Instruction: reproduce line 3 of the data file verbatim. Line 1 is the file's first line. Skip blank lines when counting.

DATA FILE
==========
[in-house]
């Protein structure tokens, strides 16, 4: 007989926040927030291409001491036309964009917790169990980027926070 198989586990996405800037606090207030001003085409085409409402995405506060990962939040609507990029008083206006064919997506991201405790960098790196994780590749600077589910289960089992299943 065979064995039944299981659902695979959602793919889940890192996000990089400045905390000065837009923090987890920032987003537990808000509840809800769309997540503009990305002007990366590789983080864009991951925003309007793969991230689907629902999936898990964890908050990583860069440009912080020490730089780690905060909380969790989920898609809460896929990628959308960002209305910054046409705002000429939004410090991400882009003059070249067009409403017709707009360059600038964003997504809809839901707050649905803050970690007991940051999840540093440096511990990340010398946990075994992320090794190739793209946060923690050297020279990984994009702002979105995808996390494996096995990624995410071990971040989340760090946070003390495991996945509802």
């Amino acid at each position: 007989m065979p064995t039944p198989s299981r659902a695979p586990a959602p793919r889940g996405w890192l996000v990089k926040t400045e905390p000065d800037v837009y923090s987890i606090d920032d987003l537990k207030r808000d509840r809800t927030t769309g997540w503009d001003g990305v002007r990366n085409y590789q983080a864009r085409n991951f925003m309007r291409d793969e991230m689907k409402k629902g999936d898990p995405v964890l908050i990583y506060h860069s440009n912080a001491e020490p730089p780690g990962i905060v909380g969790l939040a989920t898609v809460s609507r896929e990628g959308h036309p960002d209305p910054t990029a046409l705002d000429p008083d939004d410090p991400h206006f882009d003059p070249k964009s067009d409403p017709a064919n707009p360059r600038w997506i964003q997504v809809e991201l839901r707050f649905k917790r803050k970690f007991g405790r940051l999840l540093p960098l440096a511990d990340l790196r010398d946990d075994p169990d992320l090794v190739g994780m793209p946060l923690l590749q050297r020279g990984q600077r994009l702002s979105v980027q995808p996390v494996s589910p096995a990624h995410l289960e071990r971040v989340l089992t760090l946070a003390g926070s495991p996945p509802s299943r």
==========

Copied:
């Amino acid at each position: 007989m065979p064995t039944p198989s299981r659902a695979p586990a959602p793919r889940g996405w890192l996000v990089k926040t400045e905390p000065d800037v837009y923090s987890i606090d920032d987003l537990k207030r808000d509840r809800t927030t769309g997540w503009d001003g990305v002007r990366n085409y590789q983080a864009r085409n991951f925003m309007r291409d793969e991230m689907k409402k629902g999936d898990p995405v964890l908050i990583y506060h860069s440009n912080a001491e020490p730089p780690g990962i905060v909380g969790l939040a989920t898609v809460s609507r896929e990628g959308h036309p960002d209305p910054t990029a046409l705002d000429p008083d939004d410090p991400h206006f882009d003059p070249k964009s067009d409403p017709a064919n707009p360059r600038w997506i964003q997504v809809e991201l839901r707050f649905k917790r803050k970690f007991g405790r940051l999840l540093p960098l440096a511990d990340l790196r010398d946990d075994p169990d992320l090794v190739g994780m793209p946060l923690l590749q050297r020279g990984q600077r994009l702002s979105v980027q995808p996390v494996s589910p096995a990624h995410l289960e071990r971040v989340l089992t760090l946070a003390g926070s495991p996945p509802s299943r």